Students with taxable income in Canada may be able to claim federal or provincial tax credits.

Canadian residents with RRSP accounts may be able to use the Lifelong Learning Plan (LLP) which allows students to withdraw amounts from their registered retirement savings plan (RRSPs) to finance full-time training or education for themselves or their partner.

Please review Filing taxes in Canada on the student services website for more information.

Cost Calculator

Applicants have access to the cost calculator to develop a financial plan that takes into account various income sources and expenses.

Career Outcomes

112 students graduated between 2005 and 2013: 1 is in a non-salaried situation; for 5 we have no data (based on research conducted between Feb-May 2016). For the remaining 106 graduates:


RI (Research-Intensive) Faculty: typically tenure-track faculty positions (equivalent of the North American Assistant Professor, Associate Professor, and Professor positions) in PhD-granting institutions
TI (Teaching-Intensive) Faculty: typically full-time faculty positions in colleges or in institutions not granting PhDs, and teaching faculty at PhD-granting institutions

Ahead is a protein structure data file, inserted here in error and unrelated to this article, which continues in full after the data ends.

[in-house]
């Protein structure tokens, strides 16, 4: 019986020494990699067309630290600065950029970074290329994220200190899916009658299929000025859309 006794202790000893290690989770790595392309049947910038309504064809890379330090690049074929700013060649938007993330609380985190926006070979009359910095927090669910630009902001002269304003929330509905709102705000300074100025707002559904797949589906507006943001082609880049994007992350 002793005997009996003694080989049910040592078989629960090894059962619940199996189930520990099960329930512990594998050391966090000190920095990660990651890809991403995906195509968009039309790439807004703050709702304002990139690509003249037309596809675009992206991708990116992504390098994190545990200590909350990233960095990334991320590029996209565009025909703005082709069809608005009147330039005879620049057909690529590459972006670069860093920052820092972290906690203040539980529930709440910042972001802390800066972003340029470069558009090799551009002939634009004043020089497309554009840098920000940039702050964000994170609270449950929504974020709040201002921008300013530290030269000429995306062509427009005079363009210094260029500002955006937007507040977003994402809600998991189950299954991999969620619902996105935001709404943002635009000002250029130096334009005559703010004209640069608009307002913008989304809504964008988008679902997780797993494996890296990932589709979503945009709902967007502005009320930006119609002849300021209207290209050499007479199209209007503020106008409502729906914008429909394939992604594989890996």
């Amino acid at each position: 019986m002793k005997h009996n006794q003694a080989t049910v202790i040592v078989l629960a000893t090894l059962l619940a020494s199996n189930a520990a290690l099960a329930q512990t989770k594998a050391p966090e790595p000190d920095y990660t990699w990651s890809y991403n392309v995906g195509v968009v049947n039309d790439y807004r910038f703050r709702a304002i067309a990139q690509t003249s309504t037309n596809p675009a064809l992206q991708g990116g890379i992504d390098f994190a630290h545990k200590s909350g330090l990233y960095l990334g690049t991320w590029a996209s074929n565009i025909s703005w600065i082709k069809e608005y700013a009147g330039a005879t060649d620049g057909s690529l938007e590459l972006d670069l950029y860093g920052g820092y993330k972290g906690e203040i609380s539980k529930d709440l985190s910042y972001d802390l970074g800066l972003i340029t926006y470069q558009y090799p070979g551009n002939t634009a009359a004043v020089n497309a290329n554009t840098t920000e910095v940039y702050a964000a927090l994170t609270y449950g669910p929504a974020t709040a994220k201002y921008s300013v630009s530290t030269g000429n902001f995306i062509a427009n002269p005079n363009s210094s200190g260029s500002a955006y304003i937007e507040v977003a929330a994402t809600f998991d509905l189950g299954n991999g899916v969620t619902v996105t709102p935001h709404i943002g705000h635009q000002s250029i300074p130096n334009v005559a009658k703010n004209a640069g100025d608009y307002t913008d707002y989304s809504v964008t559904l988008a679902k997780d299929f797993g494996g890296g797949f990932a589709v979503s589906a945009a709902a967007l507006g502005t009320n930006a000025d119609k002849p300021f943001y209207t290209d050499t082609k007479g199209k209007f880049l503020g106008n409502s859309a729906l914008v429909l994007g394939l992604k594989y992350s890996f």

Term Faculty: faculty in term appointments (e.g. sessional lecturers, visiting assistant professors, etc.)
Sample Employers in Higher Education
University of British Columbia (9)
Simon Fraser University (5)
Concordia University (2)
Washington State University (2)
Memorial University of Newfoundland (2)
Sheridan College (2)
McGill University (2)
University of Sydney
University of Saskatchewan
Saint Louis University
Sample Employers Outside Higher Education
BC Children's Hospital (3)
Vancouver Cognitive Behavioural Therapy Centre (2)
Leap Clinic (2)
Cognitive and Interpersonal Therapy Centre
Colorado Department of Education
Children's Hospital of Eastern Ontario
Central & Northwest London NHS Foundation Trust